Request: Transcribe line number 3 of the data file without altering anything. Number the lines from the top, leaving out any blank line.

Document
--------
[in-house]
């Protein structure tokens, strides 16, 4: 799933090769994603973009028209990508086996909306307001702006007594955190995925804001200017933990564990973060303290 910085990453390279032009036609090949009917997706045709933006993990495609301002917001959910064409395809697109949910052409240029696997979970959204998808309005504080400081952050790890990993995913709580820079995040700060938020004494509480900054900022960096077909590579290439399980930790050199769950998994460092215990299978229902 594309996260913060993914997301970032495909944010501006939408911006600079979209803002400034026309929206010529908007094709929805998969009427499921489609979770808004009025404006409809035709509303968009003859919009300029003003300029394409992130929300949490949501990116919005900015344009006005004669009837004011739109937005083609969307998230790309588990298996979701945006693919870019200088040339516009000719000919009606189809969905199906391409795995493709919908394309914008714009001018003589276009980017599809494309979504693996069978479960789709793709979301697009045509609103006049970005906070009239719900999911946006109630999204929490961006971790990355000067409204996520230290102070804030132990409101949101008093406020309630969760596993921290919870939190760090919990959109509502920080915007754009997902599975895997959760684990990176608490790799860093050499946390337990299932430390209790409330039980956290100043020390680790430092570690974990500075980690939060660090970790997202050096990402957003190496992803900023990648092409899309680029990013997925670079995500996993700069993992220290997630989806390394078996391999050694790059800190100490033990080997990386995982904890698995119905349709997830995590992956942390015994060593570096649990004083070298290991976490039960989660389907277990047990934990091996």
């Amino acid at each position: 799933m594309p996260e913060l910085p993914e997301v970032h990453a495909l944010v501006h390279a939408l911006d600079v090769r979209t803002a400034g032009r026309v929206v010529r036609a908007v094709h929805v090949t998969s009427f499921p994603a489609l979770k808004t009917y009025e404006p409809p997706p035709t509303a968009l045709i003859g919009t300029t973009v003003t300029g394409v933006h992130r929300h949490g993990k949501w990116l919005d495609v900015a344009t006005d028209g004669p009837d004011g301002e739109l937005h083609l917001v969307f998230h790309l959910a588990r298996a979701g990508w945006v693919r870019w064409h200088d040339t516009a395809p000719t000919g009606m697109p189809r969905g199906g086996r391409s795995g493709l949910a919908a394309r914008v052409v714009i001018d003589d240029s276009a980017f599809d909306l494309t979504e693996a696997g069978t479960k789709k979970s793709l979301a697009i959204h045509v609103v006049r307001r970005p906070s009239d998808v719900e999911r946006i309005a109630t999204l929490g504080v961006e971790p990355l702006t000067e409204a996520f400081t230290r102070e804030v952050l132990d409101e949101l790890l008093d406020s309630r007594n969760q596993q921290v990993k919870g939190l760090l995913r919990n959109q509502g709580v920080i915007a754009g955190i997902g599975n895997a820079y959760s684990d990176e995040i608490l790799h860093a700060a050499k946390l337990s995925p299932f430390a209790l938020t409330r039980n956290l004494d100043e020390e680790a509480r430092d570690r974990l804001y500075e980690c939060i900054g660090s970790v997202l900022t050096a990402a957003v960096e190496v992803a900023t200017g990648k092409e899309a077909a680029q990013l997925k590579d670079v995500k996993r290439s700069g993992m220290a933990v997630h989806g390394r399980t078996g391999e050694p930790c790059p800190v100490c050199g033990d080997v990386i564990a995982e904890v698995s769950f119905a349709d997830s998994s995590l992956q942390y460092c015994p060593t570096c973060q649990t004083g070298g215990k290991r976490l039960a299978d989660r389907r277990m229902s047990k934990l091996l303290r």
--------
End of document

């Amino acid at each position: 799933m594309p996260e913060l910085p993914e997301v970032h990453a495909l944010v501006h390279a939408l911006d600079v090769r979209t803002a400034g032009r026309v929206v010529r036609a908007v094709h929805v090949t998969s009427f499921p994603a489609l979770k808004t009917y009025e404006p409809p997706p035709t509303a968009l045709i003859g919009t300029t973009v003003t300029g394409v933006h992130r929300h949490g993990k949501w990116l919005d495609v900015a344009t006005d028209g004669p009837d004011g301002e739109l937005h083609l917001v969307f998230h790309l959910a588990r298996a979701g990508w945006v693919r870019w064409h200088d040339t516009a395809p000719t000919g009606m697109p189809r969905g199906g086996r391409s795995g493709l949910a919908a394309r914008v052409v714009i001018d003589d240029s276009a980017f599809d909306l494309t979504e693996a696997g069978t479960k789709k979970s793709l979301a697009i959204h045509v609103v006049r307001r970005p906070s009239d998808v719900e999911r946006i309005a109630t999204l929490g504080v961006e971790p990355l702006t000067e409204a996520f400081t230290r102070e804030v952050l132990d409101e949101l790890l008093d406020s309630r007594n969760q596993q921290v990993k919870g939190l760090l995913r919990n959109q509502g709580v920080i915007a754009g955190i997902g599975n895997a820079y959760s684990d990176e995040i608490l790799h860093a700060a050499k946390l337990s995925p299932f430390a209790l938020t409330r039980n956290l004494d100043e020390e680790a509480r430092d570690r974990l804001y500075e980690c939060i900054g660090s970790v997202l900022t050096a990402a957003v960096e190496v992803a900023t200017g990648k092409e899309a077909a680029q990013l997925k590579d670079v995500k996993r290439s700069g993992m220290a933990v997630h989806g390394r399980t078996g391999e050694p930790c790059p800190v100490c050199g033990d080997v990386i564990a995982e904890v698995s769950f119905a349709d997830s998994s995590l992956q942390y460092c015994p060593t570096c973060q649990t004083g070298g215990k290991r976490l039960a299978d989660r389907r277990m229902s047990k934990l091996l303290r």